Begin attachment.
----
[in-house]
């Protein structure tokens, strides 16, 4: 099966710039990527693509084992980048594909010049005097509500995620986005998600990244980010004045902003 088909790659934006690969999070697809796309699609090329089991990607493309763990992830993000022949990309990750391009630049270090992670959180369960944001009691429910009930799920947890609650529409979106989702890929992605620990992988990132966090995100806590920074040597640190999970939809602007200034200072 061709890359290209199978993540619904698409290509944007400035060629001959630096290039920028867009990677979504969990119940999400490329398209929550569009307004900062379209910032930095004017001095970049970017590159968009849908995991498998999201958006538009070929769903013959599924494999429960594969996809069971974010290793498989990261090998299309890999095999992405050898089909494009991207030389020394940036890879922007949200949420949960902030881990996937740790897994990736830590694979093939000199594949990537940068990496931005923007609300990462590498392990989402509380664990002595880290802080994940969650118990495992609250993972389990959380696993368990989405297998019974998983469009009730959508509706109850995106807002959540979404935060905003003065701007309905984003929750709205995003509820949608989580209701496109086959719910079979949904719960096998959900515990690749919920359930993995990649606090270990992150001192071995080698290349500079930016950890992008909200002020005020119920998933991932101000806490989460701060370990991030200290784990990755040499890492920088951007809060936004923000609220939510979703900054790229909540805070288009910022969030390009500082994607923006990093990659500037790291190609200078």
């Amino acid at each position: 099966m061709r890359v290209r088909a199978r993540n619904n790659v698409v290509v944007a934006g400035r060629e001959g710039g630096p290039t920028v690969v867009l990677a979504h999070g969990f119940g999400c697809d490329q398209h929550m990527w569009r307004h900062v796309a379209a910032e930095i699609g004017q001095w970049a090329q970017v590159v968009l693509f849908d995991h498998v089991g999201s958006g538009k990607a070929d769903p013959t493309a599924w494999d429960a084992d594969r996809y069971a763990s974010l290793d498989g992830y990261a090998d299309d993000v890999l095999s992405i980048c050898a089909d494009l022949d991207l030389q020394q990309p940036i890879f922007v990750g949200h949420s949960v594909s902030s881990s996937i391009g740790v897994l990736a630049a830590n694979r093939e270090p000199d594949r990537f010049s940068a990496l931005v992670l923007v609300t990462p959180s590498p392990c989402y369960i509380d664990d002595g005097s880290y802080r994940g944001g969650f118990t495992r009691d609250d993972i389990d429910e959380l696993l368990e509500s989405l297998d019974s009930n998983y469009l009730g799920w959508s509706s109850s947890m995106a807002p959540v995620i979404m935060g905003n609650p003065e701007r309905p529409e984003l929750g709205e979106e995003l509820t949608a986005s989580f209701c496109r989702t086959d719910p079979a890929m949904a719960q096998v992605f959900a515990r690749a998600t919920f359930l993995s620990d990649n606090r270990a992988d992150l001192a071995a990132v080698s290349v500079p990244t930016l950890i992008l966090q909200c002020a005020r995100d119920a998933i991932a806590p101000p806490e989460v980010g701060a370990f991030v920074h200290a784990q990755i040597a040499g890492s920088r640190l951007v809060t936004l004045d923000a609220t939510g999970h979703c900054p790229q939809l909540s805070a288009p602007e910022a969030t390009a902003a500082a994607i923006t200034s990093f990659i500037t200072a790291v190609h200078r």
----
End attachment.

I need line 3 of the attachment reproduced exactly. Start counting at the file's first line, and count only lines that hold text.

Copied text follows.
């Amino acid at each position: 099966m061709r890359v290209r088909a199978r993540n619904n790659v698409v290509v944007a934006g400035r060629e001959g710039g630096p290039t920028v690969v867009l990677a979504h999070g969990f119940g999400c697809d490329q398209h929550m990527w569009r307004h900062v796309a379209a910032e930095i699609g004017q001095w970049a090329q970017v590159v968009l693509f849908d995991h498998v089991g999201s958006g538009k990607a070929d769903p013959t493309a599924w494999d429960a084992d594969r996809y069971a763990s974010l290793d498989g992830y990261a090998d299309d993000v890999l095999s992405i980048c050898a089909d494009l022949d991207l030389q020394q990309p940036i890879f922007v990750g949200h949420s949960v594909s902030s881990s996937i391009g740790v897994l990736a630049a830590n694979r093939e270090p000199d594949r990537f010049s940068a990496l931005v992670l923007v609300t990462p959180s590498p392990c989402y369960i509380d664990d002595g005097s880290y802080r994940g944001g969650f118990t495992r009691d609250d993972i389990d429910e959380l696993l368990e509500s989405l297998d019974s009930n998983y469009l009730g799920w959508s509706s109850s947890m995106a807002p959540v995620i979404m935060g905003n609650p003065e701007r309905p529409e984003l929750g709205e979106e995003l509820t949608a986005s989580f209701c496109r989702t086959d719910p079979a890929m949904a719960q096998v992605f959900a515990r690749a998600t919920f359930l993995s620990d990649n606090r270990a992988d992150l001192a071995a990132v080698s290349v500079p990244t930016l950890i992008l966090q909200c002020a005020r995100d119920a998933i991932a806590p101000p806490e989460v980010g701060a370990f991030v920074h200290a784990q990755i040597a040499g890492s920088r640190l951007v809060t936004l004045d923000a609220t939510g999970h979703c900054p790229q939809l909540s805070a288009p602007e910022a969030t390009a902003a500082a994607i923006t200034s990093f990659i500037t200072a790291v190609h200078r």